In 2000, Mannix again ran for State Attorney General against Myers in a bitter campaign. Myers again defeated Mannix 49.8% to 46.2%. Libertarian candidate Tom Cox received 4.0%. There is the possibility that Cox siphoned off votes from Mannix, although it's far from certain that enough of them would have supported him to deny Myers victory.

In 2002, Mannix ran for Governor.[6] In the Republican primary, he defeated former Labor Commissioner Jack Roberts and Portland attorney and school board chair Ron Saxton. He went on to run against Democrat Ted Kulongoski. Kulongoski won 49% of the vote versus 46% for Mannix. Libertarian candidate Tom Cox received 5% – a margin which many observe could have swung the election, had those votes gone to Mannix. The defeat also marked the fifth time in a row the Republicans failed to gain control of the Governor's mansion.

Mannix became Oregon Republican Party Chair in January 2003, and stepped down in 2005.[1]

In 2006, Mannix ran again for the Republican nomination for Governor. He finished second in the primary with 30% of the vote, behind Saxton, who won the nomination with 43%, and ahead of state senator Jason Atkinson, who received 22%. Mannix was opposed in the primary by the Confederated Tribes of Grand Ronde, who spent $800,000 opposing the Columbia Gorge casino in the 2006 Democratic and Republican primaries.[7] Saxton, widely considered more moderate than Mannix,[8] went on to lose the General Election in May to incumbent Kulongoski by an 8.1% margin.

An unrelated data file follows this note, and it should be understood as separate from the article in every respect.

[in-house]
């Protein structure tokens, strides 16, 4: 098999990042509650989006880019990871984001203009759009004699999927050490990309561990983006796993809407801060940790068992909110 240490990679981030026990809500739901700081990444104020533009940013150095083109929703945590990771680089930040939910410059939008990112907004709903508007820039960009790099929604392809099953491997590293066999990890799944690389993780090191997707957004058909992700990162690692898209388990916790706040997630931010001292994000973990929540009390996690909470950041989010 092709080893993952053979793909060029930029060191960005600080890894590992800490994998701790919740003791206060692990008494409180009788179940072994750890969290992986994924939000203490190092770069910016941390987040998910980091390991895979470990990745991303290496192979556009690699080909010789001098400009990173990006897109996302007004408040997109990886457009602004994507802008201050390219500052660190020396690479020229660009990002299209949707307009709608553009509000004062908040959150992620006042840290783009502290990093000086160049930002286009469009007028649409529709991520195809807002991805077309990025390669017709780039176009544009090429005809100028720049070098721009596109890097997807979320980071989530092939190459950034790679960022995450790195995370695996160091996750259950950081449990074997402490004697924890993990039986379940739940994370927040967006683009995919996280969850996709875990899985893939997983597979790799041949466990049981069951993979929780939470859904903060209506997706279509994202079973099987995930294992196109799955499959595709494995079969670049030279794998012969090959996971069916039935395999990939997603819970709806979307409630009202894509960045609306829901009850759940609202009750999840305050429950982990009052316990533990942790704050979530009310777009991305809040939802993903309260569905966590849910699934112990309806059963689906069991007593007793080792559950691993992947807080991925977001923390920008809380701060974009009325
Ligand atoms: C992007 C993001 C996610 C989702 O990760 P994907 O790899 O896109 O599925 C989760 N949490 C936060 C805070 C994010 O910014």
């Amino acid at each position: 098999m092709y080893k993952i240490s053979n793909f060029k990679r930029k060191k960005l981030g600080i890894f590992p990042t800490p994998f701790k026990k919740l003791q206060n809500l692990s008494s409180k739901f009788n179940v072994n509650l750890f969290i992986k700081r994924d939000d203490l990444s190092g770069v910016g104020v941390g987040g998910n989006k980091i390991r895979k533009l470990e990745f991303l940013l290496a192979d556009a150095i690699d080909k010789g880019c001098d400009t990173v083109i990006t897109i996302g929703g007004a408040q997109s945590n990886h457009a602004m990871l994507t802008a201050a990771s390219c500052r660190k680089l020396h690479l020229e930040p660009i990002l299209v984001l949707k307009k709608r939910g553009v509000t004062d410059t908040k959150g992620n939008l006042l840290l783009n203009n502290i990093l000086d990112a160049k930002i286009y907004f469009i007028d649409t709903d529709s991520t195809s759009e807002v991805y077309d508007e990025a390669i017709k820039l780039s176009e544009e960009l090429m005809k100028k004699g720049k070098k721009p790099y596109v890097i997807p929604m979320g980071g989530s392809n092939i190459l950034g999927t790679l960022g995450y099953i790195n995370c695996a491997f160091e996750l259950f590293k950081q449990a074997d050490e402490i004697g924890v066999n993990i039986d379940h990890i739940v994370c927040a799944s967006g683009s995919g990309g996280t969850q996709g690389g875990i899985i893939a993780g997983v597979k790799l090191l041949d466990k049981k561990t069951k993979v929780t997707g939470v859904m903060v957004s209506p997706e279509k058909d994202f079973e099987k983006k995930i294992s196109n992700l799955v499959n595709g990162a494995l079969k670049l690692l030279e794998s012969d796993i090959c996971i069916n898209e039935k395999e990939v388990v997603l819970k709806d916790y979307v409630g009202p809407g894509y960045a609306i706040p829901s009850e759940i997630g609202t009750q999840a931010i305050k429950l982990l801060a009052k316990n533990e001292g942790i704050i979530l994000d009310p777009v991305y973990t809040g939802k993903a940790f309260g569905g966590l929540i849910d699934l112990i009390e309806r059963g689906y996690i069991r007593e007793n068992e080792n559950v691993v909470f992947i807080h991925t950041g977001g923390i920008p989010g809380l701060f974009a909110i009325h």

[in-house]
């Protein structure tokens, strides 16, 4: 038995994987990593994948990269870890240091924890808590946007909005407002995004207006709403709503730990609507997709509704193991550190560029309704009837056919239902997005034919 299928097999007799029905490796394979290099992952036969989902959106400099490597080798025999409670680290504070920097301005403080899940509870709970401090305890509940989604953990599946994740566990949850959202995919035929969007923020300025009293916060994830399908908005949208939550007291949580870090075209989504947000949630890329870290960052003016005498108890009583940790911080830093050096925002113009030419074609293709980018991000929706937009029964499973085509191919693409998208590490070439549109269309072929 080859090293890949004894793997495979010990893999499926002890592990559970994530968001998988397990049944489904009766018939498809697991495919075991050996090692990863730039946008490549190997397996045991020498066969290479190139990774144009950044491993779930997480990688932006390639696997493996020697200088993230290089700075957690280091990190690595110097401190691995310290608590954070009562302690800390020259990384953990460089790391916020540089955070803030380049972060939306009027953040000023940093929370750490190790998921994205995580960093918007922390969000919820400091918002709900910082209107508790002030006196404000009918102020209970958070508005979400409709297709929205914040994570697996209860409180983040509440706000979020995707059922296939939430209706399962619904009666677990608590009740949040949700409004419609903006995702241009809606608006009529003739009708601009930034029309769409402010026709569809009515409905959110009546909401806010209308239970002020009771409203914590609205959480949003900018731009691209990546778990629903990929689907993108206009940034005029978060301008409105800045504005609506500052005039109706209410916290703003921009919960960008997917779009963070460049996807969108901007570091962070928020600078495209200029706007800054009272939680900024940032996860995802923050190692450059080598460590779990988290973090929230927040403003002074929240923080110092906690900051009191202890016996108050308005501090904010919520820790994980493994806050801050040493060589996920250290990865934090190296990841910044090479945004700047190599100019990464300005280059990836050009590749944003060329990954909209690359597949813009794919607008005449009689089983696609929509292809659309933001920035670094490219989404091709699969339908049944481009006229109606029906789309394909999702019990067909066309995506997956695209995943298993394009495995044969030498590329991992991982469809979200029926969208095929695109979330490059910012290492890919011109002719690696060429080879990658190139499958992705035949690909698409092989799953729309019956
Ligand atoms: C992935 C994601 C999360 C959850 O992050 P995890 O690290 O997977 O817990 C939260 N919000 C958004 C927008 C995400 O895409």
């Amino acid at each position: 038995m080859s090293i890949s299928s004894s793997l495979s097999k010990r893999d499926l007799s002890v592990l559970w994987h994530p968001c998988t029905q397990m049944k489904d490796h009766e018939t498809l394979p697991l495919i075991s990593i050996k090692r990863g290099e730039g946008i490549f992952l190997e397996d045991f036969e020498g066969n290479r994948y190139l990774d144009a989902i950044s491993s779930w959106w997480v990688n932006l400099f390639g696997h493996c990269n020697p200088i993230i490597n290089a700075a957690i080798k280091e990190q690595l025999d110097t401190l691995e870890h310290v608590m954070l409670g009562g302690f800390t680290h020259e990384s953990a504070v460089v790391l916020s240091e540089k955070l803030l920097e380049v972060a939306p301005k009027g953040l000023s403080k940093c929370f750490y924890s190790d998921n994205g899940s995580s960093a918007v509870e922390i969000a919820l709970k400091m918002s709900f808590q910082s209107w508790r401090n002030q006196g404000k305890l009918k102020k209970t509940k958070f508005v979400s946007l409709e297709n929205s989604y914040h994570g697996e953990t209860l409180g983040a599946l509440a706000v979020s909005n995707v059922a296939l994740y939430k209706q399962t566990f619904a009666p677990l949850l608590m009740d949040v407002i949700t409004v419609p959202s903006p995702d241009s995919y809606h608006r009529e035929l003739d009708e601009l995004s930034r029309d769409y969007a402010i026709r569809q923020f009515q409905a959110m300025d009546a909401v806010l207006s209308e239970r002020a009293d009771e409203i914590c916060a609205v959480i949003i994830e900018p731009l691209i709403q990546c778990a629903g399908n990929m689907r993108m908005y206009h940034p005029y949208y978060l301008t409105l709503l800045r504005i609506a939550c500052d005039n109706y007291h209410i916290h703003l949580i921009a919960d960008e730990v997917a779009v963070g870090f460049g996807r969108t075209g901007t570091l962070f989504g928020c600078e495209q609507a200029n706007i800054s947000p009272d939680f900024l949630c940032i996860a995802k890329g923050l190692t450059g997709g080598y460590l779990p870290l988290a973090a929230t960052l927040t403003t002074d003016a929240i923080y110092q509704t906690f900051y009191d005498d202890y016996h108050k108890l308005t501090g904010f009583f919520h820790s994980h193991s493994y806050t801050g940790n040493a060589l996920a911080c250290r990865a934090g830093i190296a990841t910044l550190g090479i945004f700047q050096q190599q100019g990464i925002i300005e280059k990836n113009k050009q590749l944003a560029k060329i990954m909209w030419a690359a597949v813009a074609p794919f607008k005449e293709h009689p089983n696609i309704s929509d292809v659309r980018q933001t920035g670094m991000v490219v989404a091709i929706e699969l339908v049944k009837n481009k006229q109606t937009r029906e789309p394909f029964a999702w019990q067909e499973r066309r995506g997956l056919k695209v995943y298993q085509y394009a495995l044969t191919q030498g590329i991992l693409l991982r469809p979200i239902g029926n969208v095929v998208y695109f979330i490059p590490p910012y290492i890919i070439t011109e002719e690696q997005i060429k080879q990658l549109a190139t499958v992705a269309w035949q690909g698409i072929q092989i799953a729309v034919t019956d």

In 2008, Mannix ran for the United States House of Representatives in the U.S. House primary election for Oregon's 5th congressional district to succeed retiring Democrat Darlene Hooley. Mannix ran a vigorous campaign, but was narrowly defeated by Mike Erickson, who went on to lose to Kurt Schrader in the general election due in part to personal issues that Mannix brought up in the primary.[9]

Other accomplishments[edit]

Mannix serves as President for several organizations including the Oregon Anti-Crime Alliance, which he founded in 2008,[10] and Common Sense For Oregon, which he founded in 2009.[10] He is a member of the Board of Directors for the Salem Catholic Schools Foundation, a role he has served since 1985, and has been president of the Foundation since 2000.[11]

Mannix was a founder and has served as Chairman of the Board of Directors for Blanchet Catholic School in Salem since it opened in 1995,[12] is a member of the Knights of Columbus [13] and has been a member of Rotary International since 1982.[14]

Mannix has served on the national Board of Directors for Life Directions[15] and the Salem Chamber of Commerce Board of Directors from 2007–2013.[16]

Mannix is also a Board Member, and Vice President, of the Johann Strauss Society of America Foundation.[17] This organization was founded in 2013 and is dedicated to supporting the music heritage of Johann Strauss.